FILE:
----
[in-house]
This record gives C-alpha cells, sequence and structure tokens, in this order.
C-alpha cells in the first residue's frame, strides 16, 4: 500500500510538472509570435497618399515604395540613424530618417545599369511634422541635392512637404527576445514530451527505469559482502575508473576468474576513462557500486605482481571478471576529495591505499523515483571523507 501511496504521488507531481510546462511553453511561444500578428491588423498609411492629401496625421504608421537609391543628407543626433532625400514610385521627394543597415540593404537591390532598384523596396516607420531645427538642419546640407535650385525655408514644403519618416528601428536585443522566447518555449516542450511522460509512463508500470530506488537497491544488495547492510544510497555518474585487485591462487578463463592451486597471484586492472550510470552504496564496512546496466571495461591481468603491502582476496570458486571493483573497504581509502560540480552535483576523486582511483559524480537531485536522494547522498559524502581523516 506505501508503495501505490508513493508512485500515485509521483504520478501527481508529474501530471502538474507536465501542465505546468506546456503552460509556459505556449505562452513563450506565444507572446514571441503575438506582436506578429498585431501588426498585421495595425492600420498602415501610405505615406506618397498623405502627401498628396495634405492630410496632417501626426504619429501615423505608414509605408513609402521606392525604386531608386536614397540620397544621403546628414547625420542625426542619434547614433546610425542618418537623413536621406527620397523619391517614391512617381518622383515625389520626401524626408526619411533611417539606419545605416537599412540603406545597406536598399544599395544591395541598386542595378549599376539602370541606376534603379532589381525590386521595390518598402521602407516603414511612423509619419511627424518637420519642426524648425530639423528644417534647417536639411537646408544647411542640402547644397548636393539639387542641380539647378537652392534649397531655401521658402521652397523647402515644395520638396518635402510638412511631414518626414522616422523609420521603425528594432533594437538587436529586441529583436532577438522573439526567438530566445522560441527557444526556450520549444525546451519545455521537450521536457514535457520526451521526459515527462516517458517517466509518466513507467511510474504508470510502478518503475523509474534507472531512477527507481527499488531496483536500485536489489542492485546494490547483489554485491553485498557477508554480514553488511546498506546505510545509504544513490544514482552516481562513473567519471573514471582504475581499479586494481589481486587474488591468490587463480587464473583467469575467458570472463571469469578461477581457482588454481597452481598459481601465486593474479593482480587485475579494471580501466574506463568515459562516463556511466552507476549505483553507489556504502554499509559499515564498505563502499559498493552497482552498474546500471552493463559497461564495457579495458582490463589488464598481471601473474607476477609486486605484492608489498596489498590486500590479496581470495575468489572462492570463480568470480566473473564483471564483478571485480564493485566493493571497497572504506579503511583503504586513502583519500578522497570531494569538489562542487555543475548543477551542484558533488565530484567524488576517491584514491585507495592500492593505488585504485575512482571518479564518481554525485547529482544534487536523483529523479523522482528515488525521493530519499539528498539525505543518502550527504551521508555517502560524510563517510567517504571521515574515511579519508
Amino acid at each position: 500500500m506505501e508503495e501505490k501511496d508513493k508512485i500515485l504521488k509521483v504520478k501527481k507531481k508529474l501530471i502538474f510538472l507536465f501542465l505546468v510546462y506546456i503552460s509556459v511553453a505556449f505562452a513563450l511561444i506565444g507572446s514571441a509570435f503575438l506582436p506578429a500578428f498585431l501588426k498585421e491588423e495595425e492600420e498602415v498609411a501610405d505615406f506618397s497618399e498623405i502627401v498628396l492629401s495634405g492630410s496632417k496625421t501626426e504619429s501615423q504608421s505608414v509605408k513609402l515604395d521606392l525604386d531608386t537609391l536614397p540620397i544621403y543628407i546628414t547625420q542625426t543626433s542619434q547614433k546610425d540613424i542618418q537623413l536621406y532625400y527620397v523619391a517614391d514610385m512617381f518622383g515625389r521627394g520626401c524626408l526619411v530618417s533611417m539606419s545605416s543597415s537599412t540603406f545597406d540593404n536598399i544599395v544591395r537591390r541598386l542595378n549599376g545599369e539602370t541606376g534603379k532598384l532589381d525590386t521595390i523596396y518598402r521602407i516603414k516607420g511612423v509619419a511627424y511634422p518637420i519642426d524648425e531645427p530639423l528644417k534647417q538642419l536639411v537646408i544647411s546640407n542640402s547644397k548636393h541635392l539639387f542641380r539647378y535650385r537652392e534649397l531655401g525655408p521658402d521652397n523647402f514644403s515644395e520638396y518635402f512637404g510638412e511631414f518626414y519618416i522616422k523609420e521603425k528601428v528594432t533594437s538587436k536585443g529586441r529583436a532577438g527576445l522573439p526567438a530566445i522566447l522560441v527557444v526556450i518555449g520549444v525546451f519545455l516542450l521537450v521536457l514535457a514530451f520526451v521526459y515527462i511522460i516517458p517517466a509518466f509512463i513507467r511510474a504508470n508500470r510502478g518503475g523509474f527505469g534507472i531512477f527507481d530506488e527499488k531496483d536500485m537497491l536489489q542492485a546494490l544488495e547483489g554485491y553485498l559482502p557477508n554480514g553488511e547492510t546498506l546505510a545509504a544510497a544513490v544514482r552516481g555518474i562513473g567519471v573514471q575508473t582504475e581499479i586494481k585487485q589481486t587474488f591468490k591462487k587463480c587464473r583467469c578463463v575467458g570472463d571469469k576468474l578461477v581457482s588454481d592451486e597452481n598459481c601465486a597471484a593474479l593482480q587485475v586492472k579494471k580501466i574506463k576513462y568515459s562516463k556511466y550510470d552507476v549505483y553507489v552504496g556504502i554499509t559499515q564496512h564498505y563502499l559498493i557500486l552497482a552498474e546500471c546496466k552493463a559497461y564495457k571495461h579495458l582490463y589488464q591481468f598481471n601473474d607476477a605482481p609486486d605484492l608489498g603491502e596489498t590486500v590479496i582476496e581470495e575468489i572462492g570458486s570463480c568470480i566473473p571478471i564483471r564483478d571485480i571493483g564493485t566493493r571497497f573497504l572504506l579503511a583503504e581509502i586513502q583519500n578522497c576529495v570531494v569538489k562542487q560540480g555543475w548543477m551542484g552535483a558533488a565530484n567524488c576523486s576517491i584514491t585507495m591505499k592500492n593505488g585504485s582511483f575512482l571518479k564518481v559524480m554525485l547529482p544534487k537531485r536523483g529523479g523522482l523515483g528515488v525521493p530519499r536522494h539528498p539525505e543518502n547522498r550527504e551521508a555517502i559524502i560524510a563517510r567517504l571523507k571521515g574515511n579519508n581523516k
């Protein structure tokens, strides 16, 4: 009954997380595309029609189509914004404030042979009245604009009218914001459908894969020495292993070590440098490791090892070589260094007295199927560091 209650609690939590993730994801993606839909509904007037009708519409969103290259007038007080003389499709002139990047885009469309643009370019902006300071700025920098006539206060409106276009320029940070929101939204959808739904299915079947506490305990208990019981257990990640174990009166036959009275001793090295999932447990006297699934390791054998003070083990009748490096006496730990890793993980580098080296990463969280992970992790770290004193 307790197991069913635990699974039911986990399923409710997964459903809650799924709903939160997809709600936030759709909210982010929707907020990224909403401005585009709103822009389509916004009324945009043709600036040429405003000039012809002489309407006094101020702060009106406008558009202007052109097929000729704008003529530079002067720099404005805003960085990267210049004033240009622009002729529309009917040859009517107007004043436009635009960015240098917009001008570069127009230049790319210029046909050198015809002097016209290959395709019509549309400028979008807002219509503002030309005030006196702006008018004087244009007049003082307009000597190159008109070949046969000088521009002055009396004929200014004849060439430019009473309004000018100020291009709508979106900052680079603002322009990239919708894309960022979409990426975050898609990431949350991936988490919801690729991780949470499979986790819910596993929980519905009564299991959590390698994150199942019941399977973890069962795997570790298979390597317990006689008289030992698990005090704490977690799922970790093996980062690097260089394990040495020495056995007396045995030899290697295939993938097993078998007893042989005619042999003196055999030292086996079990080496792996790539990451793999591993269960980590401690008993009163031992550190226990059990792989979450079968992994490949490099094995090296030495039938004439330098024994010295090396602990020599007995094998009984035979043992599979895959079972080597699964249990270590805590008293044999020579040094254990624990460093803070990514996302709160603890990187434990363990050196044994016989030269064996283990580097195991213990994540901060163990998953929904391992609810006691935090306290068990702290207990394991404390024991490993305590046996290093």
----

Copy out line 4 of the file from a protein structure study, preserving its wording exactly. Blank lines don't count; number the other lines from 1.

Amino acid at each position: 500500500m506505501e508503495e501505490k501511496d508513493k508512485i500515485l504521488k509521483v504520478k501527481k507531481k508529474l501530471i502538474f510538472l507536465f501542465l505546468v510546462y506546456i503552460s509556459v511553453a505556449f505562452a513563450l511561444i506565444g507572446s514571441a509570435f503575438l506582436p506578429a500578428f498585431l501588426k498585421e491588423e495595425e492600420e498602415v498609411a501610405d505615406f506618397s497618399e498623405i502627401v498628396l492629401s495634405g492630410s496632417k496625421t501626426e504619429s501615423q504608421s505608414v509605408k513609402l515604395d521606392l525604386d531608386t537609391l536614397p540620397i544621403y543628407i546628414t547625420q542625426t543626433s542619434q547614433k546610425d540613424i542618418q537623413l536621406y532625400y527620397v523619391a517614391d514610385m512617381f518622383g515625389r521627394g520626401c524626408l526619411v530618417s533611417m539606419s545605416s543597415s537599412t540603406f545597406d540593404n536598399i544599395v544591395r537591390r541598386l542595378n549599376g545599369e539602370t541606376g534603379k532598384l532589381d525590386t521595390i523596396y518598402r521602407i516603414k516607420g511612423v509619419a511627424y511634422p518637420i519642426d524648425e531645427p530639423l528644417k534647417q538642419l536639411v537646408i544647411s546640407n542640402s547644397k548636393h541635392l539639387f542641380r539647378y535650385r537652392e534649397l531655401g525655408p521658402d521652397n523647402f514644403s515644395e520638396y518635402f512637404g510638412e511631414f518626414y519618416i522616422k523609420e521603425k528601428v528594432t533594437s538587436k536585443g529586441r529583436a532577438g527576445l522573439p526567438a530566445i522566447l522560441v527557444v526556450i518555449g520549444v525546451f519545455l516542450l521537450v521536457l514535457a514530451f520526451v521526459y515527462i511522460i516517458p517517466a509518466f509512463i513507467r511510474a504508470n508500470r510502478g518503475g523509474f527505469g534507472i531512477f527507481d530506488e527499488k531496483d536500485m537497491l536489489q542492485a546494490l544488495e547483489g554485491y553485498l559482502p557477508n554480514g553488511e547492510t546498506l546505510a545509504a544510497a544513490v544514482r552516481g555518474i562513473g567519471v573514471q575508473t582504475e581499479i586494481k585487485q589481486t587474488f591468490k591462487k587463480c587464473r583467469c578463463v575467458g570472463d571469469k576468474l578461477v581457482s588454481d592451486e597452481n598459481c601465486a597471484a593474479l593482480q587485475v586492472k579494471k580501466i574506463k576513462y568515459s562516463k556511466y550510470d552507476v549505483y553507489v552504496g556504502i554499509t559499515q564496512h564498505y563502499l559498493i557500486l552497482a552498474e546500471c546496466k552493463a559497461y564495457k571495461h579495458l582490463y589488464q591481468f598481471n601473474d607476477a605482481p609486486d605484492l608489498g603491502e596489498t590486500v590479496i582476496e581470495e575468489i572462492g570458486s570463480c568470480i566473473p571478471i564483471r564483478d571485480i571493483g564493485t566493493r571497497f573497504l572504506l579503511a583503504e581509502i586513502q583519500n578522497c576529495v570531494v569538489k562542487q560540480g555543475w548543477m551542484g552535483a558533488a565530484n567524488c576523486s576517491i584514491t585507495m591505499k592500492n593505488g585504485s582511483f575512482l571518479k564518481v559524480m554525485l547529482p544534487k537531485r536523483g529523479g523522482l523515483g528515488v525521493p530519499r536522494h539528498p539525505e543518502n547522498r550527504e551521508a555517502i559524502i560524510a563517510r567517504l571523507k571521515g574515511n579519508n581523516k